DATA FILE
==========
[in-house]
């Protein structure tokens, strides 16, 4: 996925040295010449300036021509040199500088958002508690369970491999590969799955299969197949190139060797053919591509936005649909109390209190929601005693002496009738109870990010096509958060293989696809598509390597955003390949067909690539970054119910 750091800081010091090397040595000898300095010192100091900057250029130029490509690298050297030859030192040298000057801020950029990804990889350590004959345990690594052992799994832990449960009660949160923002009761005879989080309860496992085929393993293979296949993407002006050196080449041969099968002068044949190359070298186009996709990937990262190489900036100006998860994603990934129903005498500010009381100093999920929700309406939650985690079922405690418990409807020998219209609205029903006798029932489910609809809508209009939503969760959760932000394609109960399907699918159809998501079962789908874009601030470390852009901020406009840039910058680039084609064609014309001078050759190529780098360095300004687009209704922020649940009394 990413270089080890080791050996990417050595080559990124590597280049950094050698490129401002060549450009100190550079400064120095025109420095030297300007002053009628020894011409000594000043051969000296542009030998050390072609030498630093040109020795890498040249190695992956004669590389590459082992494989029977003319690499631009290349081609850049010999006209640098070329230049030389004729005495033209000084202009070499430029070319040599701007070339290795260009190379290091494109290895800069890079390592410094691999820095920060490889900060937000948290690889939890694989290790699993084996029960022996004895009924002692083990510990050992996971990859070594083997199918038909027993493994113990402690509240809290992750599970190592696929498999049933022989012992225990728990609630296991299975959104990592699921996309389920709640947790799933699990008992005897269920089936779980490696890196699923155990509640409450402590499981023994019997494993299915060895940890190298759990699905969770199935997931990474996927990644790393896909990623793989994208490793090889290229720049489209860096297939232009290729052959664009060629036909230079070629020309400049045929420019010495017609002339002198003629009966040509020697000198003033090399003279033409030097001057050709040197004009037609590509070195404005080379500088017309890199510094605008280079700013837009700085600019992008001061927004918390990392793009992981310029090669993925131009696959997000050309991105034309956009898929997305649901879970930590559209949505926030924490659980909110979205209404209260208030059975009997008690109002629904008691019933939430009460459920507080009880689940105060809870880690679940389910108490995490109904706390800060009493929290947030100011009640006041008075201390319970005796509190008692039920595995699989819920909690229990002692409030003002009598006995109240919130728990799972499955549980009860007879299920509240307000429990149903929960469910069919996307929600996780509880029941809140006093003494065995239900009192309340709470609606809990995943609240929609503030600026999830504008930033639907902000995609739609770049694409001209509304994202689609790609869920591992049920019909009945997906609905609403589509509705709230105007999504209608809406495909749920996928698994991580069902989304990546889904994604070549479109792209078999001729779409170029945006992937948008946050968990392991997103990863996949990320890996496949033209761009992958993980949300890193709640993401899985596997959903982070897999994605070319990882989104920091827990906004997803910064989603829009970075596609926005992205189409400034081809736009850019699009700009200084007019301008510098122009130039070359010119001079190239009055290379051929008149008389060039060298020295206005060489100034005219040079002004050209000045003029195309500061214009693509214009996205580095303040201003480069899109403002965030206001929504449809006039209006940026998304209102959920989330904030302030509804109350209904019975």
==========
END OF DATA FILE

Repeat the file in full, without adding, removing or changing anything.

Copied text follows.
[in-house]
């Protein structure tokens, strides 16, 4: 996925040295010449300036021509040199500088958002508690369970491999590969799955299969197949190139060797053919591509936005649909109390209190929601005693002496009738109870990010096509958060293989696809598509390597955003390949067909690539970054119910 750091800081010091090397040595000898300095010192100091900057250029130029490509690298050297030859030192040298000057801020950029990804990889350590004959345990690594052992799994832990449960009660949160923002009761005879989080309860496992085929393993293979296949993407002006050196080449041969099968002068044949190359070298186009996709990937990262190489900036100006998860994603990934129903005498500010009381100093999920929700309406939650985690079922405690418990409807020998219209609205029903006798029932489910609809809508209009939503969760959760932000394609109960399907699918159809998501079962789908874009601030470390852009901020406009840039910058680039084609064609014309001078050759190529780098360095300004687009209704922020649940009394 990413270089080890080791050996990417050595080559990124590597280049950094050698490129401002060549450009100190550079400064120095025109420095030297300007002053009628020894011409000594000043051969000296542009030998050390072609030498630093040109020795890498040249190695992956004669590389590459082992494989029977003319690499631009290349081609850049010999006209640098070329230049030389004729005495033209000084202009070499430029070319040599701007070339290795260009190379290091494109290895800069890079390592410094691999820095920060490889900060937000948290690889939890694989290790699993084996029960022996004895009924002692083990510990050992996971990859070594083997199918038909027993493994113990402690509240809290992750599970190592696929498999049933022989012992225990728990609630296991299975959104990592699921996309389920709640947790799933699990008992005897269920089936779980490696890196699923155990509640409450402590499981023994019997494993299915060895940890190298759990699905969770199935997931990474996927990644790393896909990623793989994208490793090889290229720049489209860096297939232009290729052959664009060629036909230079070629020309400049045929420019010495017609002339002198003629009966040509020697000198003033090399003279033409030097001057050709040197004009037609590509070195404005080379500088017309890199510094605008280079700013837009700085600019992008001061927004918390990392793009992981310029090669993925131009696959997000050309991105034309956009898929997305649901879970930590559209949505926030924490659980909110979205209404209260208030059975009997008690109002629904008691019933939430009460459920507080009880689940105060809870880690679940389910108490995490109904706390800060009493929290947030100011009640006041008075201390319970005796509190008692039920595995699989819920909690229990002692409030003002009598006995109240919130728990799972499955549980009860007879299920509240307000429990149903929960469910069919996307929600996780509880029941809140006093003494065995239900009192309340709470609606809990995943609240929609503030600026999830504008930033639907902000995609739609770049694409001209509304994202689609790609869920591992049920019909009945997906609905609403589509509705709230105007999504209608809406495909749920996928698994991580069902989304990546889904994604070549479109792209078999001729779409170029945006992937948008946050968990392991997103990863996949990320890996496949033209761009992958993980949300890193709640993401899985596997959903982070897999994605070319990882989104920091827990906004997803910064989603829009970075596609926005992205189409400034081809736009850019699009700009200084007019301008510098122009130039070359010119001079190239009055290379051929008149008389060039060298020295206005060489100034005219040079002004050209000045003029195309500061214009693509214009996205580095303040201003480069899109403002965030206001929504449809006039209006940026998304209102959920989330904030302030509804109350209904019975």